He scouted Josh Beckett, whom he calls the best high school pitcher he’s ever seen. He recommended the Rangers select Longview’s Chris Davis, perhaps the best player from the state the Rangers have drafted and developed in the last 40 years.
Taylor doesn’t view the Texas connection as an added pressure, but he does acknowledge the challenges of scouting Texas. At one point in the late 1990s, the Rangers had three scouts in Florida and California and only Taylor in Texas.
“I remember driving from Houston to Andrews, Texas and telling [then scouting director] Chuck McMichael that I could be well into the panhandle of Florida by then,” Taylor said. “It was a pain. We have more high schools playing baseball in Texas than any other state.”
The scouting process in Texas has evolved. The Rangers have added a second scout and have some part-timers. With scouting director Kip Fagg also based in Texas, there are more eyes available. It’s needed, too, because of Texas’ unique scheduling system during the regular season. High school games are played only on Tuesday and Friday. The Friday game conflicts with the big college game of the week. It forces clubs to shift manpower.
But the state is also going through something of a downturn. There is a reason the Rangers haven’t drafted a first-rounder from Texas in a while: The upper-level talent in the state has waned. Consider that in the last three years, a total of eight first-round picks have come from Texas. Florida and California each have had 17; Georgia 10.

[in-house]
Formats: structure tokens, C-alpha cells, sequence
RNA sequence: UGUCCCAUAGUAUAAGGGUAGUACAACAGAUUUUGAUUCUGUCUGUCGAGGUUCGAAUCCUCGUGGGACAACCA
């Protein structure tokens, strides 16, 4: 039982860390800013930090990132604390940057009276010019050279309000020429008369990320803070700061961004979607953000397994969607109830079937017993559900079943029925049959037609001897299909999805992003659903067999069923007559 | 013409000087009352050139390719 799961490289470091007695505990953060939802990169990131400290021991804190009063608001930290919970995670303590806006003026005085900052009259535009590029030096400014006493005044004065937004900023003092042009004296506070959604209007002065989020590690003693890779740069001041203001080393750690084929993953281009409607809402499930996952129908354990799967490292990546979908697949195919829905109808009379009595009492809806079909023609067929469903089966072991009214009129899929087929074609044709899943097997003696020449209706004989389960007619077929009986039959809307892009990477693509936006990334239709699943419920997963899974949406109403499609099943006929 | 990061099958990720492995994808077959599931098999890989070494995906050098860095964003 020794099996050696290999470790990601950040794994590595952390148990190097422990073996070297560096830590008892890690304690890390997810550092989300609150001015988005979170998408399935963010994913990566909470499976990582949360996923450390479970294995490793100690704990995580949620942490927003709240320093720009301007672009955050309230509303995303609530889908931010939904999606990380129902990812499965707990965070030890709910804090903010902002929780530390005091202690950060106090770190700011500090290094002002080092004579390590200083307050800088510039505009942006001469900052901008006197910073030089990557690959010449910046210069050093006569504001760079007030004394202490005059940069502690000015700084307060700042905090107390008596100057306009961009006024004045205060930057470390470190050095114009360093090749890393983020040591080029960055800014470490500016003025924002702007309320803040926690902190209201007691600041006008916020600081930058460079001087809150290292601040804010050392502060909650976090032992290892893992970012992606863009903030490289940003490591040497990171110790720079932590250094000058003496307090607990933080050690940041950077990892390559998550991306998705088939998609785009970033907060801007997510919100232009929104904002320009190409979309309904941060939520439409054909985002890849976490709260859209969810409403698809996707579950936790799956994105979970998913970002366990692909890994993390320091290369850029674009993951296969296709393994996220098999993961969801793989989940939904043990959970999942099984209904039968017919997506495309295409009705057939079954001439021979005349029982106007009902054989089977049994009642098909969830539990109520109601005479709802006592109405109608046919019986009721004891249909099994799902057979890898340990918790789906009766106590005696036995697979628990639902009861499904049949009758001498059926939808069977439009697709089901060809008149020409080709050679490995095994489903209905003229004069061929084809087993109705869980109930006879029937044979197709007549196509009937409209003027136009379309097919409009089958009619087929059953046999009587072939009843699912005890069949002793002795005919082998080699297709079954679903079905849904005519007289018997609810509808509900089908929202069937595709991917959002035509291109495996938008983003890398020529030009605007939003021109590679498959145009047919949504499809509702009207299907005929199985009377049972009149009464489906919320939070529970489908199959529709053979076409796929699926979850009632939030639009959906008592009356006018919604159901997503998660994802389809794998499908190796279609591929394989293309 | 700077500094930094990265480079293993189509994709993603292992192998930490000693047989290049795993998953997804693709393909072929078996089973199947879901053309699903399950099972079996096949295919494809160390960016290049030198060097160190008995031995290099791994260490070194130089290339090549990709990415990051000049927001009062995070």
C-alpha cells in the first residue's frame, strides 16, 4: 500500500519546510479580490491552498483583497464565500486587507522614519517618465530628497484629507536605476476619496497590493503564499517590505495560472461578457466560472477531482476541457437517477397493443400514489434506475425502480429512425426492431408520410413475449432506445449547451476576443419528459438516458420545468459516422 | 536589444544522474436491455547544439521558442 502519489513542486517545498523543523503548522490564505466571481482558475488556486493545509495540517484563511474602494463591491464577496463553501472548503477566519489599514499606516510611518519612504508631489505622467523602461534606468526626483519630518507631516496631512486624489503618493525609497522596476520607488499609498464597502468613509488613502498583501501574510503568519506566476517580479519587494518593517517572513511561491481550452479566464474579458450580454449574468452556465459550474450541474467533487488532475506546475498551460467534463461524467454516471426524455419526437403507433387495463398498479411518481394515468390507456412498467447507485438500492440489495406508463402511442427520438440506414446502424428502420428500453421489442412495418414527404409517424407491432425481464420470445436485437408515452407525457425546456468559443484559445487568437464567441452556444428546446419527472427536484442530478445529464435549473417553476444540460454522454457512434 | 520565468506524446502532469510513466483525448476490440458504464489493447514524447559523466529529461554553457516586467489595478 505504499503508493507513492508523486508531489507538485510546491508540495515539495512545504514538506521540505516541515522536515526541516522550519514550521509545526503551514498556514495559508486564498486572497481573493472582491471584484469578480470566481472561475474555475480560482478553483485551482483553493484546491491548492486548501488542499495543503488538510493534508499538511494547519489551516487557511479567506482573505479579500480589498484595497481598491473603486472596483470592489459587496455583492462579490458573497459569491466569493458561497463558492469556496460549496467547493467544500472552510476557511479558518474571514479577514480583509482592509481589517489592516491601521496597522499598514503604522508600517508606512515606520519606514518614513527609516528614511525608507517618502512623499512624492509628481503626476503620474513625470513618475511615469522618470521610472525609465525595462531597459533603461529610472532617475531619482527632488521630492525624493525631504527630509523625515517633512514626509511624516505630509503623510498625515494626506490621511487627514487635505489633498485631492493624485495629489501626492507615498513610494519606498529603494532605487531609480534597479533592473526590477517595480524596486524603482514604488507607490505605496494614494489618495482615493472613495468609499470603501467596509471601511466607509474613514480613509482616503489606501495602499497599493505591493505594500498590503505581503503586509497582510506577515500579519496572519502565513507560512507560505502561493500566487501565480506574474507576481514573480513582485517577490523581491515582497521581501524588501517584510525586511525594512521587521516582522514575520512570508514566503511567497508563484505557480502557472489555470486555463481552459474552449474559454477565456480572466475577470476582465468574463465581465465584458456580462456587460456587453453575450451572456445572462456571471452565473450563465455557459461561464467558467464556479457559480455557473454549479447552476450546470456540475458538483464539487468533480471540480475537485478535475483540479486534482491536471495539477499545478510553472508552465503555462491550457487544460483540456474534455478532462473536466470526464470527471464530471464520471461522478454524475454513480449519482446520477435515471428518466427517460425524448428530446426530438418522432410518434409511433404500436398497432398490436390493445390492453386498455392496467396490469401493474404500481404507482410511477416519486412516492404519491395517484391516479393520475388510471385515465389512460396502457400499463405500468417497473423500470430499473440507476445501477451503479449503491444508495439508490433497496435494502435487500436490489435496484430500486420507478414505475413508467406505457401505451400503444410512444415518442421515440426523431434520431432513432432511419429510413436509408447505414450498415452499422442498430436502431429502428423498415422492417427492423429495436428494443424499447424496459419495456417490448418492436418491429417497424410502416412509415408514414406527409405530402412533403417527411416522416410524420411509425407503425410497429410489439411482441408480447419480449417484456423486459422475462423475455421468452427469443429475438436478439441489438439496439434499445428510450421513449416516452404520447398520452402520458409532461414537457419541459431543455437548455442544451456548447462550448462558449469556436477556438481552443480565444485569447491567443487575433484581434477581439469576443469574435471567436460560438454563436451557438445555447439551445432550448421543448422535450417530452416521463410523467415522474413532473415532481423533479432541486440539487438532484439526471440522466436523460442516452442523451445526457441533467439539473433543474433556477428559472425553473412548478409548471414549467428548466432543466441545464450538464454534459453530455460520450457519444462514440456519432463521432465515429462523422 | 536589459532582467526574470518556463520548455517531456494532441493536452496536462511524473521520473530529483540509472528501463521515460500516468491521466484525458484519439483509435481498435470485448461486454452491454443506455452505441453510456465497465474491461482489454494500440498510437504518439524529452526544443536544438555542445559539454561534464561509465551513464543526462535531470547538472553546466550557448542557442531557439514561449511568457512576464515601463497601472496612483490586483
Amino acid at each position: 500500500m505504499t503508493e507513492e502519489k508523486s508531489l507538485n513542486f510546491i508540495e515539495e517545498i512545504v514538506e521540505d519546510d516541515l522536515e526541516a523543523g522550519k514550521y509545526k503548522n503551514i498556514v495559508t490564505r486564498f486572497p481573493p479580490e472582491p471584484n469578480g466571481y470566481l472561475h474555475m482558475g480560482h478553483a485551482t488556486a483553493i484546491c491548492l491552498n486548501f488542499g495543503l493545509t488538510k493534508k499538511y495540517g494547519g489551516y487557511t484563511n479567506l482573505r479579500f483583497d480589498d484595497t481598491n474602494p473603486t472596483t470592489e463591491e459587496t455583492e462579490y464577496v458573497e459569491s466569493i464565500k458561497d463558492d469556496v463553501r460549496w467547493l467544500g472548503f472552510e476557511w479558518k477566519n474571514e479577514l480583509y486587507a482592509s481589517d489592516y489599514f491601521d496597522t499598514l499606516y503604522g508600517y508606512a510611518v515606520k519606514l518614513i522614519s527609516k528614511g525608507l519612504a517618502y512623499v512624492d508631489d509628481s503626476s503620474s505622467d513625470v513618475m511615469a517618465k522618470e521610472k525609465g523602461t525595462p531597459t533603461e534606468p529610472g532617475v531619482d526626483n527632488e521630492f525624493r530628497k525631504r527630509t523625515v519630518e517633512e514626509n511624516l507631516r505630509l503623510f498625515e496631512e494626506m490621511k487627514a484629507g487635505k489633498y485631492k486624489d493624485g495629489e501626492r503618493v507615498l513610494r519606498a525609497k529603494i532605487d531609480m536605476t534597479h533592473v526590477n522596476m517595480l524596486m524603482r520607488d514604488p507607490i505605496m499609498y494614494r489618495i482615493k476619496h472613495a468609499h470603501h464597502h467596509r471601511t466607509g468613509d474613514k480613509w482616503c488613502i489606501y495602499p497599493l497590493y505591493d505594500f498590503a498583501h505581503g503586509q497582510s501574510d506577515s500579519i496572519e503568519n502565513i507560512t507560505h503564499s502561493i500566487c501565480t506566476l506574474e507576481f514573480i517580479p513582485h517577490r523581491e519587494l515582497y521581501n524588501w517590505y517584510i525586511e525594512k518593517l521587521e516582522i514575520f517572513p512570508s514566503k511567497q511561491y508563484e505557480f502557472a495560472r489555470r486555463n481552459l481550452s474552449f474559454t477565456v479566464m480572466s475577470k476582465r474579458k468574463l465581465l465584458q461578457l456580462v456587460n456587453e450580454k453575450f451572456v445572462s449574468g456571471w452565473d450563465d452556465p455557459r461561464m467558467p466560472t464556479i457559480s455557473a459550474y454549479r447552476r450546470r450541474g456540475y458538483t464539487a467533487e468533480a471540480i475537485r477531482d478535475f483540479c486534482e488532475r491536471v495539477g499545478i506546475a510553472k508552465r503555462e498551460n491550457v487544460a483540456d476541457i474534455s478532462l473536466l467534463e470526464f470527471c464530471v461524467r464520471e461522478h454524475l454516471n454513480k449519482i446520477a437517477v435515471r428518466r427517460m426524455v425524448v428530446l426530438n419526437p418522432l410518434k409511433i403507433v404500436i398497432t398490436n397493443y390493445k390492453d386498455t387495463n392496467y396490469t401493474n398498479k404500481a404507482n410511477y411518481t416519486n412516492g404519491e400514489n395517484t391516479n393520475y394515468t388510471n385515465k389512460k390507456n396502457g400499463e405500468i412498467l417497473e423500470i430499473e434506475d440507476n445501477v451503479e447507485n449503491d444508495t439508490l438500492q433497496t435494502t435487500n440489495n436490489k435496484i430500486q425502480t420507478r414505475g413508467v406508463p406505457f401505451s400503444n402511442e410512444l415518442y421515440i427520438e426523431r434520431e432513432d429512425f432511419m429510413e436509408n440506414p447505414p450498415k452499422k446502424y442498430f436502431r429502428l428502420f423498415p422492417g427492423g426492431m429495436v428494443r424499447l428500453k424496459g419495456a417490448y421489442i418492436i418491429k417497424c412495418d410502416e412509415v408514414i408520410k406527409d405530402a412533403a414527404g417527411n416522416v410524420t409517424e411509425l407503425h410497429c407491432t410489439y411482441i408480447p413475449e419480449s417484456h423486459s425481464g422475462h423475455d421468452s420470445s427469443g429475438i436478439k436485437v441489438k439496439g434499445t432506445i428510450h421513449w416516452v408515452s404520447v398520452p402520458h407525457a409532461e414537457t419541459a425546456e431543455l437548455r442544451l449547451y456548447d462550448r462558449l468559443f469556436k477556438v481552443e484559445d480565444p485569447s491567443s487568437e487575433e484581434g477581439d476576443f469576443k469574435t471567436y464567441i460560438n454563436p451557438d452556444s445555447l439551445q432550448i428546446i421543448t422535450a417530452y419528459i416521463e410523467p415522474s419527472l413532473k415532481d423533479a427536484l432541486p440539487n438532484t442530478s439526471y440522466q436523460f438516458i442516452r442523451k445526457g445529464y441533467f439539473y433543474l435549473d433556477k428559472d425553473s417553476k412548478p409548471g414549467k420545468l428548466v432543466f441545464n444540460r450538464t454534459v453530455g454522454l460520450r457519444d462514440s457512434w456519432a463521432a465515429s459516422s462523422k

This season, with a first-round that will go 35 picks, Baseball America lists two Texas-bred players among its top 35 prospects. Florida has 10; Georgia and California three each.
“It’s one of the more productive states, but it’s been down for the last couple of years,” Taylor said. “Where you hit here, is after the fifth or 10th round. That’s where we’ve had more success, digging a little deeper. The college talent seems down a little, though people will argue with me.”
Among MLB Pipeline’s current top 30 Rangers prospects, only one, catcher Jose Trevino, who went to high school in Corpus Christi but was drafted out of Oral Roberts University in Tulsa, is from Texas.
Taylor tries to grow the Rangers presence in Texas by running the Texas-Louisiana entry in the Area Code Games, a showcase for high school talent. There are eight area code teams around the country managed by different MLB clubs. The Rangers have managed the Texas team for 20 years.
There is little in the way of financial investment, but Taylor, Crook and North Texas scout Josh Simpson run three weekends of tryouts for more than 400 players across the state. They also manage the team during the five-day long tournament. It gives them a little more glimpse into the players.
“The advantage to us is getting to know those premium players, not just their ability to play baseball, but to get to know their makeup, a little,” Taylor said. “Anyone can go out and see tools, but you are trying to figure out what is inside. Do they love the game? We want to find out anything we can.”
Because somewhere out there lurks the next Nolan Ryan. Or Chris Davis.
And the Rangers don’t want him to leave the state.
This Topic is Missing Your Voice.